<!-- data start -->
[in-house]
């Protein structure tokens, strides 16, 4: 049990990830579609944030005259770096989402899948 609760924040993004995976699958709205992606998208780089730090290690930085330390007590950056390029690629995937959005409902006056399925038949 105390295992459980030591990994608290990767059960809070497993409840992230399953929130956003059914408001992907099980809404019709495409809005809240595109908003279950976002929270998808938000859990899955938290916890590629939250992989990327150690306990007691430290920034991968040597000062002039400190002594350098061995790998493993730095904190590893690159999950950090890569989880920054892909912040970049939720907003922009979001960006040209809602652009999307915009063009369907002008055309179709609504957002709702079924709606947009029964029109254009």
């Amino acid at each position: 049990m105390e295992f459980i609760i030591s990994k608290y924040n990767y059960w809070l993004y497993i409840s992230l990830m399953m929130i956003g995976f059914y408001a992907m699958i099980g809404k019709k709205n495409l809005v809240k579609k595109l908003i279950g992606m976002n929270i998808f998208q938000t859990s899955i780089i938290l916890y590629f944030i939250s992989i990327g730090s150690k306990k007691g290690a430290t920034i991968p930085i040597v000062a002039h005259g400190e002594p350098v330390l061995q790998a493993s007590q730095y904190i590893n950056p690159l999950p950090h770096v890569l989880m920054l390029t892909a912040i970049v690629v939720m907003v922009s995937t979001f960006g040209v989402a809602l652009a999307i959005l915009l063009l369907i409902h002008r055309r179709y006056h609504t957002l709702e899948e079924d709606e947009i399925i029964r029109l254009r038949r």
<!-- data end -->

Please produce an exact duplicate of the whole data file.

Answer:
[in-house]
């Protein structure tokens, strides 16, 4: 049990990830579609944030005259770096989402899948 609760924040993004995976699958709205992606998208780089730090290690930085330390007590950056390029690629995937959005409902006056399925038949 105390295992459980030591990994608290990767059960809070497993409840992230399953929130956003059914408001992907099980809404019709495409809005809240595109908003279950976002929270998808938000859990899955938290916890590629939250992989990327150690306990007691430290920034991968040597000062002039400190002594350098061995790998493993730095904190590893690159999950950090890569989880920054892909912040970049939720907003922009979001960006040209809602652009999307915009063009369907002008055309179709609504957002709702079924709606947009029964029109254009």
């Amino acid at each position: 049990m105390e295992f459980i609760i030591s990994k608290y924040n990767y059960w809070l993004y497993i409840s992230l990830m399953m929130i956003g995976f059914y408001a992907m699958i099980g809404k019709k709205n495409l809005v809240k579609k595109l908003i279950g992606m976002n929270i998808f998208q938000t859990s899955i780089i938290l916890y590629f944030i939250s992989i990327g730090s150690k306990k007691g290690a430290t920034i991968p930085i040597v000062a002039h005259g400190e002594p350098v330390l061995q790998a493993s007590q730095y904190i590893n950056p690159l999950p950090h770096v890569l989880m920054l390029t892909a912040i970049v690629v939720m907003v922009s995937t979001f960006g040209v989402a809602l652009a999307i959005l915009l063009l369907i409902h002008r055309r179709y006056h609504t957002l709702e899948e079924d709606e947009i399925i029964r029109l254009r038949r």